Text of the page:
If I sign a Buyer Representation Agreement, can my salesperson show me a home where they also represent the seller?
The short answer to your question is that it is possible for your salesperson to show you a home where their brokerage represents the seller, but they need to inform you of this fact as soon as possible, and you will have other decisions to make before you submit an offer.
If this happens, it’s best to exercise caution and consider your options. The brokerage will tell you that it proposes to represent both parties, and explain the difference between its obligations to clients and customers when working with a buyer and seller separately, and the implications of representing two opposing sides in the same deal. In order for the brokerage to represent both parties, you and the seller must confirm your agreement in writing.
The advantage of signing a Buyer Representation Agreement (BRA) is that it makes you a client of the brokerage: your expectations are laid out in writing, and your salesperson must look after your best interests. They have a fiduciary duty, which means they must follow your instructions, protect your confidential information and promote your best interests.
If you sign a Customer Service Agreement (CSA) to become a customer, and not a client of the brokerage, you will receive a much more limited level of service. Your salesperson may help you fill out the forms, and they’re expected to treat you with honesty and integrity, but they don’t have to look out for your best interests. Any information you give the seller’s representative about your personal circumstances and motivation can be disclosed to the seller. I don’t recommend the customer option unless you understand the terms of the agreement and are absolutely comfortable with those limitations.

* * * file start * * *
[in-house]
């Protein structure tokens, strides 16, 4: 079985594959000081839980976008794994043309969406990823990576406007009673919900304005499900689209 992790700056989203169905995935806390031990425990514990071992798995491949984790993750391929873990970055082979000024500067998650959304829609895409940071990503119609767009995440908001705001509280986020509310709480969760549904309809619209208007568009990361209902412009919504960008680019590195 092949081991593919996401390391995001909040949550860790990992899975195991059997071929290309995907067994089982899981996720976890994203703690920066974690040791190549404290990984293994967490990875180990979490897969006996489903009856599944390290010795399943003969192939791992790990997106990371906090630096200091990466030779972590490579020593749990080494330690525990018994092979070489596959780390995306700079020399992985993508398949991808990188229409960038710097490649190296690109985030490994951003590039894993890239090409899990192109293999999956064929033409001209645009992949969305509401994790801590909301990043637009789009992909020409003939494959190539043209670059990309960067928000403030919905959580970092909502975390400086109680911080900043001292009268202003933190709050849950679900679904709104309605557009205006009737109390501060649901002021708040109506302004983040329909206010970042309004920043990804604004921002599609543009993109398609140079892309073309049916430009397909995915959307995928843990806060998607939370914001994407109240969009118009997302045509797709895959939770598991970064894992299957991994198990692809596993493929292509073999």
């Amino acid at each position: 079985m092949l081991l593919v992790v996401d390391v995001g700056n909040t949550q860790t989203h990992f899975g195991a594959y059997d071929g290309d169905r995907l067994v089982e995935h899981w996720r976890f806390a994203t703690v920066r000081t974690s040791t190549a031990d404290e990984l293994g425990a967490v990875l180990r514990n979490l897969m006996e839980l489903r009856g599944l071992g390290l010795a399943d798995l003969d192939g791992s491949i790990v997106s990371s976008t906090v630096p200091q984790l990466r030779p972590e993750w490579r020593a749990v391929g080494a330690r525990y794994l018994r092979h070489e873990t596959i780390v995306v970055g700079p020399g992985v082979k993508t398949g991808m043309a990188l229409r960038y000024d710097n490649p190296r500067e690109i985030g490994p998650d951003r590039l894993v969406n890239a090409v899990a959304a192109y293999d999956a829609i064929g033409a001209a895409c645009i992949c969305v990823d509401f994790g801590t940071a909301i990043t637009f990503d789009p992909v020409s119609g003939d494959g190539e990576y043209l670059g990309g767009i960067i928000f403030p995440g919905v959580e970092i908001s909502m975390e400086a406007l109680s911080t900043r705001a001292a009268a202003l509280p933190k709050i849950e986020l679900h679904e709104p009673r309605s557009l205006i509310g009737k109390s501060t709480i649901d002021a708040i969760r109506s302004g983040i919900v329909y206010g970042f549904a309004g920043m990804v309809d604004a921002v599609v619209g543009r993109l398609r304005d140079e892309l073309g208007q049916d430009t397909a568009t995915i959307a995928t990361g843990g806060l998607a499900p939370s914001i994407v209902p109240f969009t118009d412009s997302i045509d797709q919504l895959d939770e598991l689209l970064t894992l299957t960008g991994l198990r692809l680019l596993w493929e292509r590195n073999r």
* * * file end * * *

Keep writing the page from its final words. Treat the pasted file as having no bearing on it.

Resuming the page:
When you’re a client, your salesperson has a responsibility to act as your champion, but what happens if the seller is also their client? Who gets the best outcome when the buyer client wants to pay as little as possible, while the seller wants to receive the best possible price for their home?
If you think that sounds like a potential conflict of interest, you’re right. The Real Estate Council of Ontario (RECO) has requested the provincial government clarify, and tighten the rules relating to multiple representation, which is when a single brokerage represents more than one client (usually the buyer and the seller) in a transaction. Last year, the government announced that rule changes are coming, but for now, it’s important to make informed decisions. Your brokerage will provide the necessary information, but you must decide what’s best for you.
If you have a question for Joe about the home buying or selling process, please email email@example.com.
Joseph Richer is Registrar of the Real Estate Council of Ontario (RECO). He is in charge of the administration and enforcement of all rules that govern real estate professionals in Ontario. You can find more tips at reco.on.ca, follow on Twitter @RECOhelps or on YouTube at http://www.youtube.com/RECOhelps.